Workers Compensation and Social Security Disability Insurance Benefits

Workers Compensation Benefits
When a U.S. worker is too injured or ill to perform his or her job, several different state and federal financial programs may apply to his or her situation.  If the worker is eligible, workers’ compensation, Social Security Disability Insurance (SSDI), and a variety of state disability programs can mean the difference between financial stability and dire financial need.

In many instances, the eligible worker can receive both workers’ comp and Social Security disability benefits. The major differences between SSDI and workers’ compensation programs are discussed below.

SSDI vs. Workers Comp Benefits

Workers comp benefits are extended to a worker is injured on the job. It’s offered as a way to avoid litigation between the employer and employee. Most employers must carry workers’ comp insurance to cover their employees.

Workers comp benefits pay for injuries the worker sustained at work or in the performance of duties, such as the development of carpal tunnel syndrome in a factory worker. A worker with this medical condition has pain and limited range of motion. He or she is unable to perform the requirements of the job.

SSDI, Workers Comp, and Disability

A worker with a permanent or temporary disability may receive workers compensation benefits when he or she experiences loss of wages. Each state provides legal guidelines about the appropriate payment amount. In most states, the workers’ comp payment is calculated as a certain percentage of the worker’s pre-injury weekly wage.

Temporary workers’ comp continues until the disabled individual’s physician says it’s safe to return to work. In contrast, permanent disability benefits continue for the injured or disabled worker’s lifetime. A permanent disability usually results in a settlement of the victim’s workers’ comp claim and the employer’s insurance company.

In some instances, the injured worker can receive workers’ compensation benefits and <b>Social Security disability benefits</b> at the same time. If the worker is disabled, paid Social Security taxes on earnings over a sufficient time period, and doctors say the disability will persist at least one year plus one day, or that the worker has an illness or condition that doctors believe will end in death, the worker may have the option of drawing both workers’ comp and SSDI simultaneously.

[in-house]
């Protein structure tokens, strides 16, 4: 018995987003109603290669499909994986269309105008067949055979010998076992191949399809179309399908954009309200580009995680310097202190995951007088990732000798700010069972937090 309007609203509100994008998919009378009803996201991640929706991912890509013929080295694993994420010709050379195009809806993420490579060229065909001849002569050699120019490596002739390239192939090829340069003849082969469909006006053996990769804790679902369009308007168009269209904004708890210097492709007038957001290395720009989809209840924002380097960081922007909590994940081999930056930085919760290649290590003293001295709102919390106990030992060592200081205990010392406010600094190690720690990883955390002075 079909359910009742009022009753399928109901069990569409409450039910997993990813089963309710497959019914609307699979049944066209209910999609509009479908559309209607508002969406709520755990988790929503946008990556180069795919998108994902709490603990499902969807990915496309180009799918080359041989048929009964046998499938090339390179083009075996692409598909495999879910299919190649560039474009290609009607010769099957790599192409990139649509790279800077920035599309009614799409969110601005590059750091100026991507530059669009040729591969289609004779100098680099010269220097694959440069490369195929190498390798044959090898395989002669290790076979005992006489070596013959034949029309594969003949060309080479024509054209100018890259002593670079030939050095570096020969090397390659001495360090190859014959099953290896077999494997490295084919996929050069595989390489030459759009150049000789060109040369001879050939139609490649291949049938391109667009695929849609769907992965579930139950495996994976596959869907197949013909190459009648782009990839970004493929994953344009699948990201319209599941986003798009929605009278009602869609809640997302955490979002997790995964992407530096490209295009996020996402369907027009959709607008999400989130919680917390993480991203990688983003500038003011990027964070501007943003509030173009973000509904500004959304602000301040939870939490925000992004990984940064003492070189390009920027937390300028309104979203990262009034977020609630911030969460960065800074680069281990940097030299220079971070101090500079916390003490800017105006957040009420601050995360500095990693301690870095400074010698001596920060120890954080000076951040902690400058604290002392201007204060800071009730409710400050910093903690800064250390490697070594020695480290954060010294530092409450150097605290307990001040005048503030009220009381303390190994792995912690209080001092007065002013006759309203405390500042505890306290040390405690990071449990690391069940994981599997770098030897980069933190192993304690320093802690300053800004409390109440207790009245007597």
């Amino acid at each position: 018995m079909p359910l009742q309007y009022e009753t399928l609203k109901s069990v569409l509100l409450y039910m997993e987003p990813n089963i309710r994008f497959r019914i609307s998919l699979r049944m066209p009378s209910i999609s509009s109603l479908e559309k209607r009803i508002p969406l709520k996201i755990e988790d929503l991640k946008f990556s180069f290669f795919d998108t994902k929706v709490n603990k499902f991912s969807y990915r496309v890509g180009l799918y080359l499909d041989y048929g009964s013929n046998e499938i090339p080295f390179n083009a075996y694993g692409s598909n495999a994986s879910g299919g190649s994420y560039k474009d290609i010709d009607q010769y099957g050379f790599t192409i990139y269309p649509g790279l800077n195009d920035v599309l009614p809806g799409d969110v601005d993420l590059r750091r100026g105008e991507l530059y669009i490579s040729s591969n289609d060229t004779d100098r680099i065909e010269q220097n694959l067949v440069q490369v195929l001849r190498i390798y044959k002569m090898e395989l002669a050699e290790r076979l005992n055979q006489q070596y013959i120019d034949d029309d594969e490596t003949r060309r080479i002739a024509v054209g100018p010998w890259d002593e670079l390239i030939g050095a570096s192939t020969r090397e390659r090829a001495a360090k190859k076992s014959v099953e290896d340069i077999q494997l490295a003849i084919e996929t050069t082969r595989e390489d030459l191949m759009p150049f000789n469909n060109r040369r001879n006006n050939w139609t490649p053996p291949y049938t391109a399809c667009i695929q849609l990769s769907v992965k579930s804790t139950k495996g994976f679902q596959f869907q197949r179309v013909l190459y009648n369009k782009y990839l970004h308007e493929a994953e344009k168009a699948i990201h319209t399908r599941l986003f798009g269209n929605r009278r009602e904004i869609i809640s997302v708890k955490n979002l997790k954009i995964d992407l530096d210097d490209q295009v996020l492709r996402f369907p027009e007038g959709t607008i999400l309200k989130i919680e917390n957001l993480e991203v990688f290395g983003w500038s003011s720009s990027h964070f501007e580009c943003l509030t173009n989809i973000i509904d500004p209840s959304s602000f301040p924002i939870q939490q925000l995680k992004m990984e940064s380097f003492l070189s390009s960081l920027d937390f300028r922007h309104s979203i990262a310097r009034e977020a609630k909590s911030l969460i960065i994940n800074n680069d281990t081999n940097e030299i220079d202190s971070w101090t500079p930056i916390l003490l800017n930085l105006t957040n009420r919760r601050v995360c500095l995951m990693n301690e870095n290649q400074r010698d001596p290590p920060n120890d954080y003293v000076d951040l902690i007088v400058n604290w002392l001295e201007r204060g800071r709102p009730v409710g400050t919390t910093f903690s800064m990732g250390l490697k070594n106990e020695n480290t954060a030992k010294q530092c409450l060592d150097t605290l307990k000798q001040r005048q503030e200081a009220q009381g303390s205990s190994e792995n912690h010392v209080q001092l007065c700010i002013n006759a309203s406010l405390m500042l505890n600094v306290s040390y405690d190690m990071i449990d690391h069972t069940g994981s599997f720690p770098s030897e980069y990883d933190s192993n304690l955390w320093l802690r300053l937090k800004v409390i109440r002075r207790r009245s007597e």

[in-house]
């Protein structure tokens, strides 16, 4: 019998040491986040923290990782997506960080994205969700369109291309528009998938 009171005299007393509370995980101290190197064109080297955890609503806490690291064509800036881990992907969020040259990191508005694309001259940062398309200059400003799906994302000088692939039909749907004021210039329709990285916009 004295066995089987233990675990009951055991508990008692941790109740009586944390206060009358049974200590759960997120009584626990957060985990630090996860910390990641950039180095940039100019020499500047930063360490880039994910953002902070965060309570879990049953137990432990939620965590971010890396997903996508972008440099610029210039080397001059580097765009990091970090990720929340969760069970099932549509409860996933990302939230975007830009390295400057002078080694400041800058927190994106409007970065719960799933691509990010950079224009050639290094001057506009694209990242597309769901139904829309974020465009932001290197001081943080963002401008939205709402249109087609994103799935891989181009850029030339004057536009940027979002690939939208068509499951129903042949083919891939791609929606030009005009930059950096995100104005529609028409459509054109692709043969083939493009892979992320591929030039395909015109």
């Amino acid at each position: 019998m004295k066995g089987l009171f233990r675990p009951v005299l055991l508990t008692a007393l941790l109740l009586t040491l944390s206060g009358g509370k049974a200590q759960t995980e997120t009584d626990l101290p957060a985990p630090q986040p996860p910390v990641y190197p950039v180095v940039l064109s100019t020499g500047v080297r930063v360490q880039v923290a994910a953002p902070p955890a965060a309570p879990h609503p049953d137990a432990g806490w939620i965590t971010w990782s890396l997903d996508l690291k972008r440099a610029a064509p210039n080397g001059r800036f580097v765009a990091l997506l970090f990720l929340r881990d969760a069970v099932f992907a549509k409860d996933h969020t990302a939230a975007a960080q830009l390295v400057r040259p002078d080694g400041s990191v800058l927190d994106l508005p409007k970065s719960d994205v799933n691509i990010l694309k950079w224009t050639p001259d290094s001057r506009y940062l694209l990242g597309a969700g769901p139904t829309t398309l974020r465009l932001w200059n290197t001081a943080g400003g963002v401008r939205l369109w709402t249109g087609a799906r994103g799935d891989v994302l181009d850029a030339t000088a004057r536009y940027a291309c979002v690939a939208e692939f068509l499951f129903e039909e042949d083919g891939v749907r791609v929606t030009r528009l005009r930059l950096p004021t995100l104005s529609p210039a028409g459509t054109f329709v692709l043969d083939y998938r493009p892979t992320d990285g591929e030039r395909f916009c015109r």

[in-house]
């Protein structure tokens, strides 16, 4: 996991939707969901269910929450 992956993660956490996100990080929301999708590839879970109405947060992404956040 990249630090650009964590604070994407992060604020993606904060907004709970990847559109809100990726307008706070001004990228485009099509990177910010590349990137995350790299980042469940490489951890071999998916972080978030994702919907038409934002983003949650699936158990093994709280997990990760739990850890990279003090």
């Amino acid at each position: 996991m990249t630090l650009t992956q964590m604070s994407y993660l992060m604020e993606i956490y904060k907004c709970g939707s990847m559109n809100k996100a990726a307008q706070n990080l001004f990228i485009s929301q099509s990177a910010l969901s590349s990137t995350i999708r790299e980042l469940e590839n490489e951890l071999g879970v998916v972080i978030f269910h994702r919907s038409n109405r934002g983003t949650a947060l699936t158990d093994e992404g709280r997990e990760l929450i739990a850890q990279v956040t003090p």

If the disabled worker is already drawing workers’ comp benefits, he or she isn’t prevented from applying for SSDI benefits. If Social Security approves the claimant’s application, the agency is likely to offset the workers’ comp or other public disability benefits at that time. If the worker receives benefits from a private disability insurance policy or from the Veterans Administration (VA), Social Security doesn’t offset these benefits.

SSDI Benefits and Reduction of Other Public Benefits

Social Security disability payments may be reduced by workers’ compensation benefits (or state disability benefits, if the worker’s state offers these), unless the disabled worker earns a greater than average wage.

According to SSA, workers’ compensation benefits plus public disability benefits, including Social Security disability benefits can’t exceed 80 percent of the disabled worker’s earnings before he or she became disabled. For instance, if the worker earned USD 2,000 per week before the injury occurred and now earn USD 1,000 per week in workers comp benefits, Social Security disability doesn’t exceed more than approximately USD 600 per week. The SSDI limit also applies to the beneficiary’s family benefits to dependents and spouses.

Understanding Workers Comp and SSDI Benefits

Sorting out financial matters can be quite challenging for the disabled worker. If he or she was the primary household breadwinner, it may be frustrating to compare benefits programs or prepare and present applications.

A disability lawyer can make an important difference to the disabled person’s quality of life. An experienced attorney knows how to get the compensation benefits for which the worker and his or her dependents are entitled. Most disability law firms offer a free consultation, so there’s nothing to lose. It’s important to ask a legal professional to evaluate the case and make decisions with legal guidance.